The vanilla paste, of course, distributed black flecks throughout the ice cream. They don't show up well in the photo, but they're kinda pretty.
Thanks, krissywatts! This recipe is a real winner. The only reason there's any left is I really want to see what it's like after setting up in the freezer for a few hours.
Wow, looks yummy, nooodles. I think you get the award for the fastest turnaround ever (w/ a bonus for the photo)! How would you compare the texture to cooked custard recipes? Also, is your vanilla paste from TJ's? Been curious about that...how does it compare to whole vanilla beans?
BTW, I've never used egg whites in my ice creams so this is a bit of a revelation too. Forget avocado ice cream for now, I'm moving back to the basics...May do a test among cooked, uncooked, and eggless. Can never have enough vanilla ice cream...
re: Carb Lover
The crazy thing is, I've only tried a custard-based vanilla ice cream once, and it was much too eggy and icy for my taste. I started sticking to sorbets, sherbets, and more unusual flavors. The flavors were used more as a coverup for mediocre bases. Heck, I even made yamaimo ice cream hoping the texture of the potato would keep the ice cream from freezing so solid. Mixed results on that one.
To answer your quetions...hm, let me run to my freezer...okay, the texture is now perfect after a few hours in the freezer. You know that texture you get when you scoop up ice cream that's the perfect texture, where it looks like the ice cream is perfectly dry? The little ridges that form in the ice cream left in the tub? The evanescent texture that makes ice cream photo shoots a photographer's worst nightmare? Well, I've achieved that for the first time. It's so beautiful I could cry. FWIW, the photo below does NOT illlustrate what I mean. That's ice cream of the past; I'm writing of ice cream of the future.
Your other question: I used Nielsen Massey vanilla from Williams-Sonoma (I've seen it elsewhere, but it is surprisingly cheaper at W-S). I wish the flecks were a little bigger so they'd crunch a bit. As is, it's basically the same as a good extract. Since it costs a little more than the extract of the same brand, I reserve it for things where I can actually see the flecks.
This is the first recipe that I think would be a great base for my flavor experimentations, like the red bean ice cream below. Mmmmm, ice cream.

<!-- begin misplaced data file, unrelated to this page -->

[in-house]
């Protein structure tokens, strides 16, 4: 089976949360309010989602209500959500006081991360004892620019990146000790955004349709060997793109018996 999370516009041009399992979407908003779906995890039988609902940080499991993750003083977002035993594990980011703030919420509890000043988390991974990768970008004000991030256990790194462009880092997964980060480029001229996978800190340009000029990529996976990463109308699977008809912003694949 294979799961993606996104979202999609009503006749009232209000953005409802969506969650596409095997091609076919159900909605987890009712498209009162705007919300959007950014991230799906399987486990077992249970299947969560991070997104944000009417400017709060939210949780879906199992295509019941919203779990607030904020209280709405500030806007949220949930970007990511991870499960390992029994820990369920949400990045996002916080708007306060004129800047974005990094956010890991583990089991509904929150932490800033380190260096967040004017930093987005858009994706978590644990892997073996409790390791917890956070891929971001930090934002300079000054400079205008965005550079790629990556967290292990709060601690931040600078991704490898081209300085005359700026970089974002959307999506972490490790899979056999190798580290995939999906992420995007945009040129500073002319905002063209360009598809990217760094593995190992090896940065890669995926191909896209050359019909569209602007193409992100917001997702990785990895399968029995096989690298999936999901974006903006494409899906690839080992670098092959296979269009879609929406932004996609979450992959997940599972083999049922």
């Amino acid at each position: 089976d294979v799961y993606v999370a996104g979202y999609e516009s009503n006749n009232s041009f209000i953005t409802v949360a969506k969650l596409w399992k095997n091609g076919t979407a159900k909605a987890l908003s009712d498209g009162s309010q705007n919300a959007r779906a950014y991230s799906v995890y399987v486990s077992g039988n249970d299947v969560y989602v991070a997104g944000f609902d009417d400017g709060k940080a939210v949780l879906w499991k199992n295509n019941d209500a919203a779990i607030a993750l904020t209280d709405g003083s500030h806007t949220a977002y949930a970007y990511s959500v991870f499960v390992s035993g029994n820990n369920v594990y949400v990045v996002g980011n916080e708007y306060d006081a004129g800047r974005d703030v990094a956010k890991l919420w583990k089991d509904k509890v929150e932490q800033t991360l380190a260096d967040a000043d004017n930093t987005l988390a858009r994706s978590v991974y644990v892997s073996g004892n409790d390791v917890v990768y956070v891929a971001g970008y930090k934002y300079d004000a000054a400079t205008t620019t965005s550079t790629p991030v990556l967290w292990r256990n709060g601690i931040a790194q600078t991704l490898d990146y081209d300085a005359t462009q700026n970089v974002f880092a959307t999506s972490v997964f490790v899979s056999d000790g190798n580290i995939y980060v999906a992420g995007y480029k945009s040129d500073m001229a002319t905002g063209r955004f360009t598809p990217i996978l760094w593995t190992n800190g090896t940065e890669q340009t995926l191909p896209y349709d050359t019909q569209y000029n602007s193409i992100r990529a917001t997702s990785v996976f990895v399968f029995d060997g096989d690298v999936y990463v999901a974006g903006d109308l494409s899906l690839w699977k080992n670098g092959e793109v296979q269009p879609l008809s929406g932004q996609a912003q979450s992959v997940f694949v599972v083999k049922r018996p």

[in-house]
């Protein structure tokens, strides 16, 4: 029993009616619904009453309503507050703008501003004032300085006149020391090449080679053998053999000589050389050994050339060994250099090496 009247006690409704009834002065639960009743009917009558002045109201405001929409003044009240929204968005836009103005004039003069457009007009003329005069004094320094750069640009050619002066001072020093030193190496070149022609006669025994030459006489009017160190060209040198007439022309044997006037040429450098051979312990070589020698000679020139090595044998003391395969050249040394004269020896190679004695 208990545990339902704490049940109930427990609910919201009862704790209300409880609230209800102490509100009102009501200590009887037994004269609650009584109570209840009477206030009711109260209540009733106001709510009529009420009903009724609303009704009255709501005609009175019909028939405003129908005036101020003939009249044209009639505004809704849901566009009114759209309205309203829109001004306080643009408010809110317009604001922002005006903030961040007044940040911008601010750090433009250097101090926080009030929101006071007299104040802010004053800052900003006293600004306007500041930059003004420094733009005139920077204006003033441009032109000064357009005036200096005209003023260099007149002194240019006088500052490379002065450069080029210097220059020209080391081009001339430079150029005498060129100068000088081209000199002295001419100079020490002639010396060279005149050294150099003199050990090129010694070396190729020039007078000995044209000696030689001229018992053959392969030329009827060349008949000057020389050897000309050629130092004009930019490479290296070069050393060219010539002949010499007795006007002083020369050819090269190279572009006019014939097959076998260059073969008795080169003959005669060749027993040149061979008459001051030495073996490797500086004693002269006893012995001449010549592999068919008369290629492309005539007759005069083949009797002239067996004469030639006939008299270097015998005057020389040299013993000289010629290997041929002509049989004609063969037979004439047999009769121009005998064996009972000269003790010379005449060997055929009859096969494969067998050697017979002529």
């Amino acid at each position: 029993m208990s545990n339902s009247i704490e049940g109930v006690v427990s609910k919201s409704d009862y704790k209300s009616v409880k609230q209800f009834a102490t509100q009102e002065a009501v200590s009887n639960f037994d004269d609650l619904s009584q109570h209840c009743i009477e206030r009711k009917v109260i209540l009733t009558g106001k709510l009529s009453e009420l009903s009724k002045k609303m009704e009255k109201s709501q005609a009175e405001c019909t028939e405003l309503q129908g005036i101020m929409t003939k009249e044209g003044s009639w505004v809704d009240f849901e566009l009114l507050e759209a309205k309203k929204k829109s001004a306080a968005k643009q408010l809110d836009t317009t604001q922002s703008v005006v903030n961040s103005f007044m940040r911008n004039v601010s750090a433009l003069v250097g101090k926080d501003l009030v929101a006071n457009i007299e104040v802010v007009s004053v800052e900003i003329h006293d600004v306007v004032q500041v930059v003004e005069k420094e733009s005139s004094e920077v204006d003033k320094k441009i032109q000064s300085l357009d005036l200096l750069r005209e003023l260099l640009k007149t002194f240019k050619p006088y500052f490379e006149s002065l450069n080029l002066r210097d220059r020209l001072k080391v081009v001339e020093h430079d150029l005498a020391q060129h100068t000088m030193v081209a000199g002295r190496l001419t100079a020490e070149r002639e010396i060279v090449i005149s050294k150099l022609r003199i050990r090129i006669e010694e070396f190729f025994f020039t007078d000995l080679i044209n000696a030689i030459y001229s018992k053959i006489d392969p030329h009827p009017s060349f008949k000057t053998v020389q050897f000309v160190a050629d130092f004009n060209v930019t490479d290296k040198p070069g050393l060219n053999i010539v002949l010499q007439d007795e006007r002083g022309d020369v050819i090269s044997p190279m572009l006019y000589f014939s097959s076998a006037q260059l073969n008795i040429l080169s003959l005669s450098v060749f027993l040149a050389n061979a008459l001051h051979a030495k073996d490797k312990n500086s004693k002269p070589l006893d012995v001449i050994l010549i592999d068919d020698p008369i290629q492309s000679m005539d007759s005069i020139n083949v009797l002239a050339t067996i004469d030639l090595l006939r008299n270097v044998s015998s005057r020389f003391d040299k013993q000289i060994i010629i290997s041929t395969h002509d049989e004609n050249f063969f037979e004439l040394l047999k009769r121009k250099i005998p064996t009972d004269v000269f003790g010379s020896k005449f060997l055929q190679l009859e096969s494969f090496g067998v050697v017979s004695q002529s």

For those of you curious about red bean ice cream, just find your favorite vanilla base, cook up 1/2 a cup of red beans (that's 1/2 cup dry, more like 1 cup cooked), simmer until there's hardly any water left, mash is up (completely optional), cool, and add to your base. You won't regret it.
Thanks for your reply, nooodles. Surprised to hear that custard-based ice creams were too icy for you. As long as I use half-and-half (and not something lower fat), then I've found it to be rather creamy, not icy at all. Of course, it does get icy after prolonged exposure in the freezer, but I usually have no problem finishing if it's good. I liked the Martha Stewart recipe I linked earlier on the thread; however, w/ 6 egg yolks it may be too eggy for you.
All this vanilla ice cream talk got me excited and had me in a tizzy at TJ's yesterday evening. Bought a quart of half and half and some vanilla beans. Considered buying the vanilla paste, but still not sure. Bottle said to sub paste for extract 1:1. I believe 1 tsp. paste equals about 1.5" of vanilla bean. If I get into a vanilla ice cream groove, I may get it to try out.
re: Carb Lover
Defintely post back about how you like this ice cream. Like I said, I've only tried the custard once, and the recipe came with my Cuisinart machine. Based on your comparisons I'd be willing to put 6 eggs in a tub of ice cream (hey, why not. You only live once). Y
I'm going to try this recipe again with half and half, to see if there's a difference between using that and evaporated milk like I did.